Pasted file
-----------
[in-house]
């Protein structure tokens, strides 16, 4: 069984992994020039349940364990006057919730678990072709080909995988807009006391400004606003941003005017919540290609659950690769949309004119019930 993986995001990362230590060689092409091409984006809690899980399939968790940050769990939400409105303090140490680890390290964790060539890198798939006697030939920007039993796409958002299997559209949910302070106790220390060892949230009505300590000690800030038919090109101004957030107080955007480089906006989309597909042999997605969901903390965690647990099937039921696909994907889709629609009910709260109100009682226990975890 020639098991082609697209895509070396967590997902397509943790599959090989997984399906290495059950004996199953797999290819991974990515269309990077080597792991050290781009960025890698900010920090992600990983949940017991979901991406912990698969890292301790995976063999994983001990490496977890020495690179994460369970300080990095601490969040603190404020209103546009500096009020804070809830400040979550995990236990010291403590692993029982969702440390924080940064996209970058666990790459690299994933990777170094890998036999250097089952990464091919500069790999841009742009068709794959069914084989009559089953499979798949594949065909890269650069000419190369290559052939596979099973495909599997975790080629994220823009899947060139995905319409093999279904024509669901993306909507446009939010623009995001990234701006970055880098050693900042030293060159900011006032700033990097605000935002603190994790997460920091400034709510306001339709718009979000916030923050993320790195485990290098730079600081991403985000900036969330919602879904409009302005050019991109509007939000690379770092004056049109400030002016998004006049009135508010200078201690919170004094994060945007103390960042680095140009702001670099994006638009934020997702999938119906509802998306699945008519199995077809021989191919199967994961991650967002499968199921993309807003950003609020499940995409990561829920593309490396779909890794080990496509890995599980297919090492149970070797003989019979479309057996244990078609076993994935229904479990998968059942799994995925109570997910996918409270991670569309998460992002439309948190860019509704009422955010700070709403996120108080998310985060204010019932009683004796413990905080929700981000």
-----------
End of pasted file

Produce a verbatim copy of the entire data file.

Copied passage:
[in-house]
């Protein structure tokens, strides 16, 4: 069984992994020039349940364990006057919730678990072709080909995988807009006391400004606003941003005017919540290609659950690769949309004119019930 993986995001990362230590060689092409091409984006809690899980399939968790940050769990939400409105303090140490680890390290964790060539890198798939006697030939920007039993796409958002299997559209949910302070106790220390060892949230009505300590000690800030038919090109101004957030107080955007480089906006989309597909042999997605969901903390965690647990099937039921696909994907889709629609009910709260109100009682226990975890 020639098991082609697209895509070396967590997902397509943790599959090989997984399906290495059950004996199953797999290819991974990515269309990077080597792991050290781009960025890698900010920090992600990983949940017991979901991406912990698969890292301790995976063999994983001990490496977890020495690179994460369970300080990095601490969040603190404020209103546009500096009020804070809830400040979550995990236990010291403590692993029982969702440390924080940064996209970058666990790459690299994933990777170094890998036999250097089952990464091919500069790999841009742009068709794959069914084989009559089953499979798949594949065909890269650069000419190369290559052939596979099973495909599997975790080629994220823009899947060139995905319409093999279904024509669901993306909507446009939010623009995001990234701006970055880098050693900042030293060159900011006032700033990097605000935002603190994790997460920091400034709510306001339709718009979000916030923050993320790195485990290098730079600081991403985000900036969330919602879904409009302005050019991109509007939000690379770092004056049109400030002016998004006049009135508010200078201690919170004094994060945007103390960042680095140009702001670099994006638009934020997702999938119906509802998306699945008519199995077809021989191919199967994961991650967002499968199921993309807003950003609020499940995409990561829920593309490396779909890794080990496509890995599980297919090492149970070797003989019979479309057996244990078609076993994935229904479990998968059942799994995925109570997910996918409270991670569309998460992002439309948190860019509704009422955010700070709403996120108080998310985060204010019932009683004796413990905080929700981000």